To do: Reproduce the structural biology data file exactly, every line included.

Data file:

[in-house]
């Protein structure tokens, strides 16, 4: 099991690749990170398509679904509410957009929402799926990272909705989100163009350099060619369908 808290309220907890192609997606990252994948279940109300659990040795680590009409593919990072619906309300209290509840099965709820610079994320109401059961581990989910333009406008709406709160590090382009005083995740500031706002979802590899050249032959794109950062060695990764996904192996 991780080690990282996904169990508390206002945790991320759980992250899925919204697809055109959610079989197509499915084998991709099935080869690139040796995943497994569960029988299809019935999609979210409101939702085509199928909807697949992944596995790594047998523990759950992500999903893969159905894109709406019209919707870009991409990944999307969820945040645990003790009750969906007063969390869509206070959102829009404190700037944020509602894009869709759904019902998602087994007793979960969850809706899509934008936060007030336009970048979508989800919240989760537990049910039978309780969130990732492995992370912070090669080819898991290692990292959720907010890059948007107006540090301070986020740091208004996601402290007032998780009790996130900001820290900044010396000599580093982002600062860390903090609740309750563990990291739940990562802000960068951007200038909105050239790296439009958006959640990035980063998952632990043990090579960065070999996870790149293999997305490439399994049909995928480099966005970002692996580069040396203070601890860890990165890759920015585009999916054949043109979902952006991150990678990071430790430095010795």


[in-house]
């Protein structure tokens, strides 16, 4: 099991690749990170398509679904509410957009929402799926990272909705989100163009350099060619369908 808290309220907890192609997606990252994948279940109300659990040795680590009409593919990072619906309300209290509840099965709820610079994320109401059961581990989910333009406008709406709160590090382009005083995740500031706002979802590899050249032959794109950062060695990764996904192996 991780080690990282996904169990508390206002945790991320759980992250899925919204697809055109959610079989197509499915084998991709099935080869690139040796995943497994569960029988299809019935999609979210409101939702085509199928909807697949992944596995790594047998523990759950992500999903893969159905894109709406019209919707870009991409990944999307969820945040645990003790009750969906007063969390869509206070959102829009404190700037944020509602894009869709759904019902998602087994007793979960969850809706899509934008936060007030336009970048979508989800919240989760537990049910039978309780969130990732492995992370912070090669080819898991290692990292959720907010890059948007107006540090301070986020740091208004996601402290007032998780009790996130900001820290900044010396000599580093982002600062860390903090609740309750563990990291739940990562802000960068951007200038909105050239790296439009958006959640990035980063998952632990043990090579960065070999996870790149293999997305490439399994049909995928480099966005970002692996580069040396203070601890860890990165890759920015585009999916054949043109979902952006991150990678990071430790430095010795």